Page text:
Reply
  5. Trina

    My Grandmother was a firm believer in naturopathy. Her Grandfather was a doctor who often prescribed naturopathic remedies. So I’ve grown up with it and prescribe to it as well. I’ve always been into healthy living so my husband gets an earful on just about everything health related! Whether he wants it or not! Trina

    Reply
  6. Jill

    I don’t think you’ll have a problem unless you start mistaking the bengay for deodorant! My family was very practical–go to the doctor and treat with “real” medicine. My mil? Well, You know that song “I told the witch doctor …”. She used all sorts of silly (and in my mind, dangerous) concoctions to treat different ailments. Of the more mild remedies, she would prick open a Vitamin E capsule to use the oil on a cut while I wondered what was wrong with the antibiotic ointment in the bathroom cabinet. I think she also slept through most of her childhood.

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  7. Lynne

    Oh yes, how I remember the good ol’days. We stopped using salted pork after my grand mother passed away. Can you remember the heal- all called HOBOKO? That was from your great grandparents and grandma’s generation. We would get them in case loads. Didn’t taste bad at all.

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  8. Gabriela

    Oh boy, did WE ever use home remedies! (and I still do) How about 1:1 ratio of iodine and glycerin to swab over an inflammed strep throat? Still works like a charm. How about gargling with whiskey or tequila and then alternating the gargling with ice cold water? Bacteria don’t like the harsh change in temperature. Oh wait, I have a good one: take half a lemon and burn the cut side on an open flame until relatively blackened, then apply directly (and carefully) to your mosquito bites. It will kill the itch completely.

    When my daughter was 4 she proudly announced that when she grows up she wants to be a “kitty”. When she was 5 she looked me adoringly and ever so lovingly informed me that: “Mama, when I grow up, I want to be just like….Daddy!”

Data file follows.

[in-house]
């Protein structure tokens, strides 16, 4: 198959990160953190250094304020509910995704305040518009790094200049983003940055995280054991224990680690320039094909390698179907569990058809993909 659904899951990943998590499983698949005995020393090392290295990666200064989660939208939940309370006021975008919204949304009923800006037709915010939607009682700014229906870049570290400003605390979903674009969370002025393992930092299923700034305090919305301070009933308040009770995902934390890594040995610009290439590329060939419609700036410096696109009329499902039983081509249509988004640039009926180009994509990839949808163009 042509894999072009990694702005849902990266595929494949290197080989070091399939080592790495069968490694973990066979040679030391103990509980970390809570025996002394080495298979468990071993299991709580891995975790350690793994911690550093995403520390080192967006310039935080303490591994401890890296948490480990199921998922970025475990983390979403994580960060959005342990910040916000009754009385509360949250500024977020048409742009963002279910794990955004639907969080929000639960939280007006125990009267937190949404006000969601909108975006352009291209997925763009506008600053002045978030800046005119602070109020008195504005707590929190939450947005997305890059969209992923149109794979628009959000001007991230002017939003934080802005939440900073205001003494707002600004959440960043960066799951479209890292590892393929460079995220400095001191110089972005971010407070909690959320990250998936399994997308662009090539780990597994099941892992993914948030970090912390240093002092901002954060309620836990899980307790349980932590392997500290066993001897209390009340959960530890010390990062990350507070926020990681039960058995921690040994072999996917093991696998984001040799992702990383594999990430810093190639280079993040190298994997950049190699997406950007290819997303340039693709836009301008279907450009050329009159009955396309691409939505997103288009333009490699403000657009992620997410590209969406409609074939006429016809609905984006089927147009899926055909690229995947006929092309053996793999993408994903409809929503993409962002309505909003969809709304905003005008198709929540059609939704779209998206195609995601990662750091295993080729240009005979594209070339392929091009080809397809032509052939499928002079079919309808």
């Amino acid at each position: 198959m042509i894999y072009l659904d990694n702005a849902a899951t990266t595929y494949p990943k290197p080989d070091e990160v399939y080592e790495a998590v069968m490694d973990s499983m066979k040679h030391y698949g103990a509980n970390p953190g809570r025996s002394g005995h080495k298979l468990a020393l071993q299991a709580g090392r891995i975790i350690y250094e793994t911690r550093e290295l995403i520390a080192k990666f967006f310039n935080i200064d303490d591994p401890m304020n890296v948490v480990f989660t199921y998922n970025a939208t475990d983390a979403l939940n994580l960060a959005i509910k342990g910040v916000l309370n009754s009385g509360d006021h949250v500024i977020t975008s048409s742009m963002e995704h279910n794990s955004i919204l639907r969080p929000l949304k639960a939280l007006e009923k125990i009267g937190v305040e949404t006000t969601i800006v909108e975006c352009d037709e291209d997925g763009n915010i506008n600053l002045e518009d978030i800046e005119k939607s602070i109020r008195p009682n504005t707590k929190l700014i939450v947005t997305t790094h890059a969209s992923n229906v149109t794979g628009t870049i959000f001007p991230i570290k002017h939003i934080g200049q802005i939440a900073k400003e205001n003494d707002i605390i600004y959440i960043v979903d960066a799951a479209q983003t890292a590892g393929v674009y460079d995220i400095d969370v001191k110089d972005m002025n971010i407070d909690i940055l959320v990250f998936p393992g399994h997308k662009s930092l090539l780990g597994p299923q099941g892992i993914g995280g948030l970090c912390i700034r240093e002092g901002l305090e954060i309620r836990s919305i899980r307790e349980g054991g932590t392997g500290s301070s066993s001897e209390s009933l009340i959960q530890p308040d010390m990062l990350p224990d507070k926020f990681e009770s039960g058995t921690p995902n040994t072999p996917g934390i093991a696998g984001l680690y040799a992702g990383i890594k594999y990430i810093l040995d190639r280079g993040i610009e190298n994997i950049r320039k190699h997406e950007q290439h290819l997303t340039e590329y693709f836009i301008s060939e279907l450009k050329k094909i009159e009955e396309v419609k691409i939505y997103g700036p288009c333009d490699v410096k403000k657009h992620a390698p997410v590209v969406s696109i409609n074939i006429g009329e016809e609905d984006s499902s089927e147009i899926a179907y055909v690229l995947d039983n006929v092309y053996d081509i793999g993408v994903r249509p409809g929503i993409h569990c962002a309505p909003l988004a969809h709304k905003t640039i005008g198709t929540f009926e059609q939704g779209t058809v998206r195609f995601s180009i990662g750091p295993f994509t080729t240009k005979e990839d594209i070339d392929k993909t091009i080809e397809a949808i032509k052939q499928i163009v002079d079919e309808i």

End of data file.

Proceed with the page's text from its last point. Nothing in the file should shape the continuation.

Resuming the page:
She’s now decided to be President (of the U.S.)

    Reply
  9. Sydney

    My three year old says he wants to be Dr Dave (his pediatrician) when he grows up.

    Home remedy for an upset tummy, Tablespoon of baking soda dissolved in a cup of warm water, guaranteed to either make you belch like a drunken sailor or throw up and sometimes both! Woo hoo. NOT! But you really do feel better after purging.

    Sydney
    http://www.thecharmingtyrant.blogspot.com/

    Reply
  10. Tammy

    My Dad’s home remedy for anything having to do with the throat be it a cough, wheezing, or sore throat was peach brandy and honey warmed on the stove. I can still see him in the middle of the night making that concoction. It tasted good and a restful sleep followed. For both us and our parents! I can’t get my kids to drink it. They honey.

    Reply
  11. David

    This is great! Good luck to FringeKid with her medical career! I see a lot of potential!

    Not too many home remedies that I can think of. I did learn one little trick many years ago. To get rid of hiccups, eat a sweet pickle. It works! Usually instantly. It’s not voodoo, though. There is actually a physiological reason why the combination of vinagar and sugar in a sweet pickle gets rid of hiccups. But I don’t try to understand the science behind it, I just know it works.

    But, for the record, I’d rather have Chardonnay!

    Reply